Your approach to content must differentiate and humanize your brand. Sounds like a pretty daunting task, right? Taking notes from the best, The New York Times executive editor recently decided to rethink its methodology. Poynter released key points from her approach, which includes creating “hard-hitting 'only-in-The New York Times' coverage: authoritative journalism and information readers can use to navigate their lives.” Translating to your own content strategy (and to appeal to changing consumer behavior), strive to create authoritative, purpose-driven content that could only be found on your blog.

2. Set goals.

Determine your top 3 – 5 business SMART goals. These goals are Specific, Measurable, Attainable, Relevant and Timely (thus they are SMART). By reframing content goals within the SMART lens, your team can more precisely align goals and reporting with expectations from leadership. For maximum value, ensure your goals are not only SMART, but directly align with achievement of business goals. An example of a SMART goal: Increase your monthly website sessions by 25% in Q1.  

SMART-Goals.png 

3. Measure value at every stage of the funnel.

Ensure that you set SMART goals that paint a holistic, analytical picture of the full buying cycle. Below is a sample of what this might look like from one of Roetzer’s Content Marketing World presentations.

Full-funnel reporting will help you to uncover any gaps in your content. If you see an increase in lead generation but a drop in retention, it might be time to create content that appeals to readers further in funnel—like webinars, product guides or case studies.

Smart-Example-1.png

4. Train your team.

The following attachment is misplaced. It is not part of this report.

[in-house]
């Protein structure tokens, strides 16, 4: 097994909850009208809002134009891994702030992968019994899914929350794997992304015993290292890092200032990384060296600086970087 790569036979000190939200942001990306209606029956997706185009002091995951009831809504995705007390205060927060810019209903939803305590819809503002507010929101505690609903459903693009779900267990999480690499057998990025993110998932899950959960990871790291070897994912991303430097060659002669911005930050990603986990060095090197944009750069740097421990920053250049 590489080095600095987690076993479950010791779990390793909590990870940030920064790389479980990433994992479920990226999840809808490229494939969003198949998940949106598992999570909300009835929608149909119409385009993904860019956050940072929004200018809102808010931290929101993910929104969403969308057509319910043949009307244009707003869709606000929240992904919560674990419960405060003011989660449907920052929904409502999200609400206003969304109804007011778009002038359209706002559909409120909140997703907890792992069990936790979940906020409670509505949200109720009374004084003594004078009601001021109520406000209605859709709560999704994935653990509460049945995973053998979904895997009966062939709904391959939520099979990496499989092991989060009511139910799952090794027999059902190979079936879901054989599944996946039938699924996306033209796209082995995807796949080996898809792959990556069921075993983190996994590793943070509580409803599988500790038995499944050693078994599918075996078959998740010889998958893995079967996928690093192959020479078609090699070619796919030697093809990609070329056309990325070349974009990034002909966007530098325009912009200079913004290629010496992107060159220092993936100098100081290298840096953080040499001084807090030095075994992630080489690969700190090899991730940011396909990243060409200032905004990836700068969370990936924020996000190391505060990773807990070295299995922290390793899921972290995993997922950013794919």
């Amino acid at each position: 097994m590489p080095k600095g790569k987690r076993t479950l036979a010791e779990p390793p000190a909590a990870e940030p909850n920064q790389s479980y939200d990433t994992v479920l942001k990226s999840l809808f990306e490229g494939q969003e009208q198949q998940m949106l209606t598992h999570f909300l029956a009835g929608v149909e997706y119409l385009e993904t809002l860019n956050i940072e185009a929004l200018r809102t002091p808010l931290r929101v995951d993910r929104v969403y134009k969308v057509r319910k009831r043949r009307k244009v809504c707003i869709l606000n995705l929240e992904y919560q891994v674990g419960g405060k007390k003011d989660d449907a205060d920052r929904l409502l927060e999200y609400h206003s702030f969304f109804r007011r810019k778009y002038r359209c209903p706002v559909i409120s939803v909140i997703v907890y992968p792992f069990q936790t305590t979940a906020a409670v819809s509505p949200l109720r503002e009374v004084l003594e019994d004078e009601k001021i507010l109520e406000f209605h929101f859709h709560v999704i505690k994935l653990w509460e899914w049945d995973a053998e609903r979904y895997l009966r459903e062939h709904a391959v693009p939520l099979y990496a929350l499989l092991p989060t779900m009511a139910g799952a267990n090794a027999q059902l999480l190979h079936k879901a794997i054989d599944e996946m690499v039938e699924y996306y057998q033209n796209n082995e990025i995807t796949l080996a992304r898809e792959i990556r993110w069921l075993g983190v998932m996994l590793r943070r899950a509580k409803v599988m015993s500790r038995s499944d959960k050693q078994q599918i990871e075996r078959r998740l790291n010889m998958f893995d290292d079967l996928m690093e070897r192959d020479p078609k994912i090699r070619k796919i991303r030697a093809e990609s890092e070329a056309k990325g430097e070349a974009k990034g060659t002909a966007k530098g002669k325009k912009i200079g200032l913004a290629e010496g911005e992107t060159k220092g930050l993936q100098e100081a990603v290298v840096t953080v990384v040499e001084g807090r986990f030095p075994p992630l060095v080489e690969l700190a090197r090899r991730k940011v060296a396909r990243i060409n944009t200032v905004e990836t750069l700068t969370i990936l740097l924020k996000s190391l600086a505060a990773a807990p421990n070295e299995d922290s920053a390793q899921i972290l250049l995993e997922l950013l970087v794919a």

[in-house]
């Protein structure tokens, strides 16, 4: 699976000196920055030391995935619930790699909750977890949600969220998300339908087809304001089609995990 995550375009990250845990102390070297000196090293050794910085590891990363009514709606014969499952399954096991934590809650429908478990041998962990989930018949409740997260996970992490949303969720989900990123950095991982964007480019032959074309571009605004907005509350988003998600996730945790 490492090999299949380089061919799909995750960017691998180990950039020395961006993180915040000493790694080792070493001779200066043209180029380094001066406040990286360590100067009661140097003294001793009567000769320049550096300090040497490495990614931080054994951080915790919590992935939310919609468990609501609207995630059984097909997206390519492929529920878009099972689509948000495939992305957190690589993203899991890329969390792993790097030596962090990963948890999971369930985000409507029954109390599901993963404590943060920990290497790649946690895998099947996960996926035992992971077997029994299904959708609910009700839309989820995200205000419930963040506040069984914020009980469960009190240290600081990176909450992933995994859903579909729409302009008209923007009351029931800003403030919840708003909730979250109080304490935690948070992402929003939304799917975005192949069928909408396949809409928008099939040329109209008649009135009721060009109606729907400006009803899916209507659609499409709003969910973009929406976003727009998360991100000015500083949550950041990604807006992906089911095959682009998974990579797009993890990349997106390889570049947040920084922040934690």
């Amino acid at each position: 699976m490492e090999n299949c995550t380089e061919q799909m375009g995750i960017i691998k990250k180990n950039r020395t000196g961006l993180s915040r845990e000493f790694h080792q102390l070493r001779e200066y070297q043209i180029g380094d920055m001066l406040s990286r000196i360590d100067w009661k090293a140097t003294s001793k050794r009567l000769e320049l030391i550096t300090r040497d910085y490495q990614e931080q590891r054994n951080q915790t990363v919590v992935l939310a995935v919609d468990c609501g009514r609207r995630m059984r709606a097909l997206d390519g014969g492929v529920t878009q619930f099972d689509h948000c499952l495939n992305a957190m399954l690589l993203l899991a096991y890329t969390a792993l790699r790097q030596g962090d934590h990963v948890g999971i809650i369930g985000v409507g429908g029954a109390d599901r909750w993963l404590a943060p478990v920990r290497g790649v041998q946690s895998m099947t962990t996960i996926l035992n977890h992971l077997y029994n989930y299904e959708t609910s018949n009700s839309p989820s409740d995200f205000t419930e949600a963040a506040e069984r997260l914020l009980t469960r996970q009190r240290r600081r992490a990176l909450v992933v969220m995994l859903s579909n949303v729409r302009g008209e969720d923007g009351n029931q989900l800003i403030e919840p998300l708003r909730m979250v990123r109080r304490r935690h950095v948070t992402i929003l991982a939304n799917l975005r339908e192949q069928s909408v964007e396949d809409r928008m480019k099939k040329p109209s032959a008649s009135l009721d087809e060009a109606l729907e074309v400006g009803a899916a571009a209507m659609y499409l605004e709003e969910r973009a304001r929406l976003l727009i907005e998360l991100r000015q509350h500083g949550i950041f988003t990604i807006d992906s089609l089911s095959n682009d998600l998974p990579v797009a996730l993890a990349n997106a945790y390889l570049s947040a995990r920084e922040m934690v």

Empower your team with the right tools and training to be effective data scientists. After all, the tools to track, measure and analyze data are affordable and more accessible than ever. Free solutions from Google include Google Analytics, Google Tag Manager and Google Data Studio. Plus, you can set up your own reporting scoring using free tools like shared spreadsheets in Google Drive (as seen in the screenshot below).

Scorecard.png

5. Automate and visualize data.

There’s nothing more effective than the ability to visualize your most important metrics—especially for the busiest people in your organization. Luckily, you don’t have to manually compile weekly or monthly charts. There are a number of solutions out there that can deliver on robust visual reporting, like Domo, GoodData and Chartio (to name just a few).

But, that's just the first step. 

With visual reporting in place, you can take it a step further by automating insights and actionable takeaways based on that data. A prime example: Tableau integrated with Narrative Science to enable "dynamic narratives" that make sense of data visualizations. Here at PR 20/20, we've been using natural language generation through Automated Insights to deliver monthly performance reports to clients—including a fully automated narrative analysis of recent performance. 

Thanks to new advancements in artificial intelligence, data visualization and reporting can be a much more efficient, effective process. If you're interested in learning more about these tools, Roetzer recently introduced the Marketing Artificial Intelligence Institute (MAII) during his latest Content Marketing World session. 

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Using a performance-driven approach to content, content marketers can prove bottom-line value to any C-level executive. Now it’s up to your team to turn a hot trend into a lead-generation, data-driven machine. 

How does your team deliver performance-driven content marketing? We’d love to hear your take in the comments below.